Insights from the UK CMA’s Initial Report on AI Foundation Models
The UK’s Competition and Markets Authority (CMA) has recently published an ‘initial report’ that delves into the regulation of AI foundation models (FMs). This report comes as a follow-up to the CMA’s ‘Initial Review’ conducted earlier this year. Whilst the report does not identify immediate concerns related to competition or consumer law, it does highlight several areas of uncertainty.
Functional Models (FMs) are versatile AI systems which can be adapted for a range of different purposes. Recent developments in FMs and their rapid adoption (ChatGPT, Office 365 Copilot) are set to have a significant impact on individuals, businesses and the UK economy.
The initial Report, published on 18 September 2023, is a result of consultations with over 70 stakeholders and represents the CMA’s ongoing efforts to understand the market dynamics and potential risks associated with FMs. This initiative aligns with the UK government’s broader strategy around AI regulation, which emphasizes the role of existing regulators in setting domain-specific standards.
Key observations from the Report
The CMA identifies potential challenges related to competition in the FM sector. It notes that technology-driven markets often exhibit network effects and switching barriers, leading to market consolidation and reduced competition. The Report also highlights the importance of ‘upstream inputs’ like data, technical expertise, and computing power in the development of FMs. The CMA expresses concern over restricted access to these inputs, particularly for smaller organizations.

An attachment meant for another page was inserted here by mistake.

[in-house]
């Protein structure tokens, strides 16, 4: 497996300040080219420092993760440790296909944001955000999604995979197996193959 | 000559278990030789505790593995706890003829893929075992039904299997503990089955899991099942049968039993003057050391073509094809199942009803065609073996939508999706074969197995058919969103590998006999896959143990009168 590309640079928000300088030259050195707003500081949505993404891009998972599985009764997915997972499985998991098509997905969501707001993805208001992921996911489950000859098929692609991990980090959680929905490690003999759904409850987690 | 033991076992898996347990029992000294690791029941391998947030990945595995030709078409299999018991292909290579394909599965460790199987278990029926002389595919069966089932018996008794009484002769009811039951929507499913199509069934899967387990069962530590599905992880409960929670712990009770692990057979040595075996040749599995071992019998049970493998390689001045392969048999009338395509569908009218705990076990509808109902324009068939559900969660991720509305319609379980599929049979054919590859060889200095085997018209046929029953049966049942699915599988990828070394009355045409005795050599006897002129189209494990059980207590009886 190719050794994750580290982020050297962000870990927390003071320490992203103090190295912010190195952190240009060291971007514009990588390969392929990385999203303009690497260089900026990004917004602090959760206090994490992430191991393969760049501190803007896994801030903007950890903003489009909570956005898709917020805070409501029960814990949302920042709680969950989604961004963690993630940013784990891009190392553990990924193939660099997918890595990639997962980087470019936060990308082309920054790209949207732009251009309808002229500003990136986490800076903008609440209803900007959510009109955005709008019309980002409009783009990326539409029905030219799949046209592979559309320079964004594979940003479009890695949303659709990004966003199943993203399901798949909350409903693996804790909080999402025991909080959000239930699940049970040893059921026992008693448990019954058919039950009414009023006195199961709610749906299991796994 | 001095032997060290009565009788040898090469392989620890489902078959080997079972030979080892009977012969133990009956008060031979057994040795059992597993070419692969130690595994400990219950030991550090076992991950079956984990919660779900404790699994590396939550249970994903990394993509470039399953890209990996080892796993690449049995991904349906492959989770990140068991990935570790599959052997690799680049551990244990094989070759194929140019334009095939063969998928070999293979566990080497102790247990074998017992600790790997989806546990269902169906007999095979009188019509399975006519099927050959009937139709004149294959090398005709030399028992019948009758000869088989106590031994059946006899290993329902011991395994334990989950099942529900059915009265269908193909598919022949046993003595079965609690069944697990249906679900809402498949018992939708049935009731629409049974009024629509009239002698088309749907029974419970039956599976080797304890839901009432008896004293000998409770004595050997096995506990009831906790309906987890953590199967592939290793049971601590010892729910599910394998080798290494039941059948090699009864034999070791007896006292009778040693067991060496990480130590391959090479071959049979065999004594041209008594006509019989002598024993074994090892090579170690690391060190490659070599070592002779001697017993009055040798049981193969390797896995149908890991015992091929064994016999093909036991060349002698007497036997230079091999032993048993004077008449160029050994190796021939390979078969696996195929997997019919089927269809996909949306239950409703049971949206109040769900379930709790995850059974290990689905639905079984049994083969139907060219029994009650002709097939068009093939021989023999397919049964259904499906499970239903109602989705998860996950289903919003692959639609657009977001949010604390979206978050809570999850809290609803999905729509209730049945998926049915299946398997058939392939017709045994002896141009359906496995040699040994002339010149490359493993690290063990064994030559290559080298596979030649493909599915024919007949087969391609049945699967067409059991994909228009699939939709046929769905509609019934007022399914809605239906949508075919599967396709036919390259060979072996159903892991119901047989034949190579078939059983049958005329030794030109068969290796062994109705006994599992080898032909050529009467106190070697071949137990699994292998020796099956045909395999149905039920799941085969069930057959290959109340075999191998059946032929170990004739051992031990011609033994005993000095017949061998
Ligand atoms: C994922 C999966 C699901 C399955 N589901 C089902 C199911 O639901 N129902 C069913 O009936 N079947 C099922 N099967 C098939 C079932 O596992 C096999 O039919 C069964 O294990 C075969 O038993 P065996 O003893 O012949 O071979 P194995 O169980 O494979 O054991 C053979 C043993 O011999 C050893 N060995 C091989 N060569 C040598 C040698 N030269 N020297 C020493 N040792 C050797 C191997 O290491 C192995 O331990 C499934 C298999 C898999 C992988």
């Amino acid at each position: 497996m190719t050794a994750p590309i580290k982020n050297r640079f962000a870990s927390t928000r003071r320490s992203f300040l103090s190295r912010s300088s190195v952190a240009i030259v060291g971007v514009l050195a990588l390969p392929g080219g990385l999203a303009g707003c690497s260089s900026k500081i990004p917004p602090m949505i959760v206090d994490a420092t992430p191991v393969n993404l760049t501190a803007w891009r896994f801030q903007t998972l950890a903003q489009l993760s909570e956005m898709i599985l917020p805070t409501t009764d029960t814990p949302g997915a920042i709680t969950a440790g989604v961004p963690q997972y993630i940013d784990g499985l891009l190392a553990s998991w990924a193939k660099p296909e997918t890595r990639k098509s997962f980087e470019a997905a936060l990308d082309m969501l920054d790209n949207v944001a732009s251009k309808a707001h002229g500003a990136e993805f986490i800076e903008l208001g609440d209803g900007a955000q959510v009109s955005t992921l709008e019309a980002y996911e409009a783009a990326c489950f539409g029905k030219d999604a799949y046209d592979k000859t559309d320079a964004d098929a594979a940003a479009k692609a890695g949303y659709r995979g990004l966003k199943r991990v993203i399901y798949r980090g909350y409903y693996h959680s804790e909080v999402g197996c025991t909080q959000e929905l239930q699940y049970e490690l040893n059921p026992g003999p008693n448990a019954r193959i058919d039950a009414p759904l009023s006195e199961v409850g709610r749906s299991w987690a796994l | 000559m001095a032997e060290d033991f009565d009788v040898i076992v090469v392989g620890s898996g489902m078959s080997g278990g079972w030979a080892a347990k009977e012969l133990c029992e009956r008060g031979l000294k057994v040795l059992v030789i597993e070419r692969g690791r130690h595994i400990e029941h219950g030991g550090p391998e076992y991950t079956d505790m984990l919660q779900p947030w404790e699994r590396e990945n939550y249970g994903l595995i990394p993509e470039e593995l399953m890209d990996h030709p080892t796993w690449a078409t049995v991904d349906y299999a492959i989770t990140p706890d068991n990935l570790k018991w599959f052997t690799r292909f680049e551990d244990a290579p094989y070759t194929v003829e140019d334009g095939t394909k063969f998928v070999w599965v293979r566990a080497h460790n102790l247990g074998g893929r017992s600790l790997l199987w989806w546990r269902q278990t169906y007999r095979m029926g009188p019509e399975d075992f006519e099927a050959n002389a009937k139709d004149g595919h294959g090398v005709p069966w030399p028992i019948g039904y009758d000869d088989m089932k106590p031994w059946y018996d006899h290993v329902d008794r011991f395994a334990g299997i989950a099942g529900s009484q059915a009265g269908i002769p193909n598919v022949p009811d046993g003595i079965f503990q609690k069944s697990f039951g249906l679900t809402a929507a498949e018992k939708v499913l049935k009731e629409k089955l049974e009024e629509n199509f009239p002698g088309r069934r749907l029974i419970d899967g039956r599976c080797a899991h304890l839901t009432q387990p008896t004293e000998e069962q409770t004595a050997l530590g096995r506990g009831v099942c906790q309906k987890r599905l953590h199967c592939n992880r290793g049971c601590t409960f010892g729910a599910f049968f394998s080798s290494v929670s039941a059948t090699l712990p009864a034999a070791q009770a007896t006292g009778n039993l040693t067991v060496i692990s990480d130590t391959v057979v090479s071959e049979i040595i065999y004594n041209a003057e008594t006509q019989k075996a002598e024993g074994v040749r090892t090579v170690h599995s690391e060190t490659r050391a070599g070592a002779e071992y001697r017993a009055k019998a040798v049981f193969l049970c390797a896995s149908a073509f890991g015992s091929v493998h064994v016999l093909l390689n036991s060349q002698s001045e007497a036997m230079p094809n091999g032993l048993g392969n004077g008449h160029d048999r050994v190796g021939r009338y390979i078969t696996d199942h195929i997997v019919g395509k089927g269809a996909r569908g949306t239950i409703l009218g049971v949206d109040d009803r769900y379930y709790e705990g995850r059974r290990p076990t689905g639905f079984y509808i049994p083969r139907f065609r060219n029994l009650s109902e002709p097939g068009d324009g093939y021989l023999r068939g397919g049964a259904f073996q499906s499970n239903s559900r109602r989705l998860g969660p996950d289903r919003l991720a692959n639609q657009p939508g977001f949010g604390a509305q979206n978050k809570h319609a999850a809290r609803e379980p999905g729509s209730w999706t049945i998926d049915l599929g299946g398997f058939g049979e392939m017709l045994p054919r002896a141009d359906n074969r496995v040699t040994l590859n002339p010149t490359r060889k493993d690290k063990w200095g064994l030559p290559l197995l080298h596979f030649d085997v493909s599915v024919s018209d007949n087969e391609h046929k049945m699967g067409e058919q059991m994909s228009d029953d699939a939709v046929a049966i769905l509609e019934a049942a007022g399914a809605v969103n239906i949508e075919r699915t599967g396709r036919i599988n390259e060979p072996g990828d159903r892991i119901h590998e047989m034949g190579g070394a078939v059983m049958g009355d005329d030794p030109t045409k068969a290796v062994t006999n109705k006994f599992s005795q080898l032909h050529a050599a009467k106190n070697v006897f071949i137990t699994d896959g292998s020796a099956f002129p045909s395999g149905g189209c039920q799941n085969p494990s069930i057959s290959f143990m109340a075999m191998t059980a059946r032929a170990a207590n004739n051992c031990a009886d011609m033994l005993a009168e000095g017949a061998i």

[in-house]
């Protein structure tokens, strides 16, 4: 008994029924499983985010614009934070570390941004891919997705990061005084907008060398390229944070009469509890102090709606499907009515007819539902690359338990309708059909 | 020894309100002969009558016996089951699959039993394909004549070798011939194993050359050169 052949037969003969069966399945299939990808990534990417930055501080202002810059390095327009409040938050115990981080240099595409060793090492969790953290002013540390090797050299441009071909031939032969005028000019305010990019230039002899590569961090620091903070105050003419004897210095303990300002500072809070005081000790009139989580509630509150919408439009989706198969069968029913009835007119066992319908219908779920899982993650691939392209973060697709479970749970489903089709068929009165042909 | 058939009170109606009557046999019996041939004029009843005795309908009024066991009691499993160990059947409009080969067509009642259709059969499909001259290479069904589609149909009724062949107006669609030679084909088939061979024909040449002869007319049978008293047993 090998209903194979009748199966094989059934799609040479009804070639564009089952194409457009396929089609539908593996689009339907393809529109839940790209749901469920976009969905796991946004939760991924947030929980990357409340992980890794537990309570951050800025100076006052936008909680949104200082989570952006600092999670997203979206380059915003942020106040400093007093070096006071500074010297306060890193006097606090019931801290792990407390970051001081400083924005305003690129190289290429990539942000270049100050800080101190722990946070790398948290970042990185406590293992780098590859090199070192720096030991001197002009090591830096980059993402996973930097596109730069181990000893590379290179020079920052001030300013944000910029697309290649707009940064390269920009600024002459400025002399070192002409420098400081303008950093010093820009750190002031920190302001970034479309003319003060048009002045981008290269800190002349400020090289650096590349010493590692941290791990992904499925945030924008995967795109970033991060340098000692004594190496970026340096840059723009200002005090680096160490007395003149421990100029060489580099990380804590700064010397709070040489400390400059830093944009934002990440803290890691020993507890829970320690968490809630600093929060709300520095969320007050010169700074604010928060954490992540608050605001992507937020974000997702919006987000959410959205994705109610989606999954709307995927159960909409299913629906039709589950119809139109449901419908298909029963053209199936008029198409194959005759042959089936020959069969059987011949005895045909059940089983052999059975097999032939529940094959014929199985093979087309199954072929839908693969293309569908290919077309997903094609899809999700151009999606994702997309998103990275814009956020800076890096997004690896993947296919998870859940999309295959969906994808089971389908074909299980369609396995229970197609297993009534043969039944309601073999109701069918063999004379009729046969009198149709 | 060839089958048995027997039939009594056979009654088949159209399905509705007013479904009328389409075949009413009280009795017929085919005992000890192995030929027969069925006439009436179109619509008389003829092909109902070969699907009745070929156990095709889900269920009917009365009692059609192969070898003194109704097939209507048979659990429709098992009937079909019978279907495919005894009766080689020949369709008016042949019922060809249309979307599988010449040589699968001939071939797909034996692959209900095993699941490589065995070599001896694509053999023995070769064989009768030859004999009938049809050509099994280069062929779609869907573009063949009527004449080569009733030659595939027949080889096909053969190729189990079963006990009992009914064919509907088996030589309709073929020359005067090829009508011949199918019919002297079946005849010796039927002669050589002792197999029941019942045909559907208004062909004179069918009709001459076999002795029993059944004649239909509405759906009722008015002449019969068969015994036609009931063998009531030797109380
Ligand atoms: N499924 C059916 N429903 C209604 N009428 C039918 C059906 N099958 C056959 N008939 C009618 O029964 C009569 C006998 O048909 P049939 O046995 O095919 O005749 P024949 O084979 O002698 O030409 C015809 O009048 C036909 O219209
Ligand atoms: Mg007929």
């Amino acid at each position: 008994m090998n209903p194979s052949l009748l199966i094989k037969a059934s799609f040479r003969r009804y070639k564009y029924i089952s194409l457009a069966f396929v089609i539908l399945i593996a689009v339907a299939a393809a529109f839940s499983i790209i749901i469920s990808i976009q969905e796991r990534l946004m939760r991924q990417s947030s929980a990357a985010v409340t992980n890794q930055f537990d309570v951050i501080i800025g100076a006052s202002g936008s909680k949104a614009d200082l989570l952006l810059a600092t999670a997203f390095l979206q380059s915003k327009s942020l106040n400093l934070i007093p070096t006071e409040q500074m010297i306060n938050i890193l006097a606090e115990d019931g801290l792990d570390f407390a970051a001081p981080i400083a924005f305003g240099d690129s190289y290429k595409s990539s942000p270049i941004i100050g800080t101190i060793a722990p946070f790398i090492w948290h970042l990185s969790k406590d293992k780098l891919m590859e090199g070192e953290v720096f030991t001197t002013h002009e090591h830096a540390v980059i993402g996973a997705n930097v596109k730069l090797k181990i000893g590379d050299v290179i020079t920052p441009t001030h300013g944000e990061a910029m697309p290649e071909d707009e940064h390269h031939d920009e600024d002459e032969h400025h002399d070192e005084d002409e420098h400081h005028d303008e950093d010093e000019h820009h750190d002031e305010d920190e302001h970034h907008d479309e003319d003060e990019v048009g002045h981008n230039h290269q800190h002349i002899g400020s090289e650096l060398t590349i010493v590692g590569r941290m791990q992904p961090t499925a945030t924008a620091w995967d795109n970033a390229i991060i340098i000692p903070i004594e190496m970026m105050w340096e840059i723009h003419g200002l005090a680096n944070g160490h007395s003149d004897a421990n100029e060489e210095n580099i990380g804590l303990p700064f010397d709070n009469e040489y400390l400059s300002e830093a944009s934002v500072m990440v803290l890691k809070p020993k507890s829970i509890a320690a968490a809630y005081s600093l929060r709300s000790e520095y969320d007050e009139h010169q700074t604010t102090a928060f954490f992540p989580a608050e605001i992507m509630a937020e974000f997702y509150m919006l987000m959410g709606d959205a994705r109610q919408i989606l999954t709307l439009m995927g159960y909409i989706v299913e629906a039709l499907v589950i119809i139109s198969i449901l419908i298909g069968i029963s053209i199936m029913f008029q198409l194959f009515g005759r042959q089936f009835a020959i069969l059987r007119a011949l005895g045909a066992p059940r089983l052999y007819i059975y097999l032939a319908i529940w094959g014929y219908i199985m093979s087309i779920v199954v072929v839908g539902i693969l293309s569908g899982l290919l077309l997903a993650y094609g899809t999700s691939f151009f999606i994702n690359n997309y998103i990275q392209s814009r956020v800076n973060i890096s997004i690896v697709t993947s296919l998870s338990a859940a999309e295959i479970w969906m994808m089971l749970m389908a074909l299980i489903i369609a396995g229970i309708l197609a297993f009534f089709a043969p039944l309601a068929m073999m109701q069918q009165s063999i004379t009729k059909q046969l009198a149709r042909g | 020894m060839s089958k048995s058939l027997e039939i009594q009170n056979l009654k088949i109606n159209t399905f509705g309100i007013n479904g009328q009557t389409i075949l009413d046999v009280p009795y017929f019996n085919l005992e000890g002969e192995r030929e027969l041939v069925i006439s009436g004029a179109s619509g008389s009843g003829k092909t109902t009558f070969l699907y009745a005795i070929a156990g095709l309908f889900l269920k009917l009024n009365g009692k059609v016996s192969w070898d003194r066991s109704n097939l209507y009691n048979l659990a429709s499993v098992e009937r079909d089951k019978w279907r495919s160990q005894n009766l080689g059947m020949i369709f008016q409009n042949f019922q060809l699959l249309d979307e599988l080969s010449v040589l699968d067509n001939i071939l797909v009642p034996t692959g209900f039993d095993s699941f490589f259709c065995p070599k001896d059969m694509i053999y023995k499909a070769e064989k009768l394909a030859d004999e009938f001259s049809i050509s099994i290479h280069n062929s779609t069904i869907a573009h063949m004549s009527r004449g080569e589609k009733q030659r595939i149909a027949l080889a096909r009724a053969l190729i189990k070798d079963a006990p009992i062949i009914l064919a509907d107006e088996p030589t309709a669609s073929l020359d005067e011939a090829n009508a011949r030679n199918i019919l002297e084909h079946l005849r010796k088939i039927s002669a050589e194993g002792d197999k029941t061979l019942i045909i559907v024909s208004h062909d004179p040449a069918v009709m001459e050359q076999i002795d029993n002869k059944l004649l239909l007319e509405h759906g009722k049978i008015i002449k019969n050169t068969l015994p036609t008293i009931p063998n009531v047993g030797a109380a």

The report also examines the ripple effects of FMs on downstream markets, such as consumer-facing applications and services. It raises questions about the extent to which businesses will have a range of FM deployment options and whether consumers will be able to make informed choices among them. The report specifically identifies the potential for vertically integrated firms to side-line competitors as an area of uncertainty.
From a consumer protection standpoint, the report focuses on issues like misleading outputs and the need for greater consumer understanding of FMs. It also discusses the risks of ‘hallucinations,’ where FMs generate outputs that appear accurate but are contextually incorrect. The CMA recommends governance measures, including rigorous testing and watermarking of FM-generated outputs.
The Initial Report outlines seven overarching principles to guide the development and deployment of FMs. The cornerstone of these principles is accountability, emphasizing that developers and deployers should be responsible for the outputs provided to consumers. The CMA plans to engage with a broad range of stakeholders to refine these principles and aims to publish an update in early 2024.
The CMA’s initial Report serves as a comprehensive guide to the evolving regulatory landscape for AI foundation models in the UK. While the report does not flag immediate legal concerns, it does highlight several areas of uncertainty that industry participants should closely monitor. With its robust enforcement toolkit and collaborative approach, the CMA is poised to play a significant role in shaping the future of AI regulation. Therefore, for those active in the AI space, compliance with competition and consumer laws should remain a top priority.
Visit the government website to read the Report in full.
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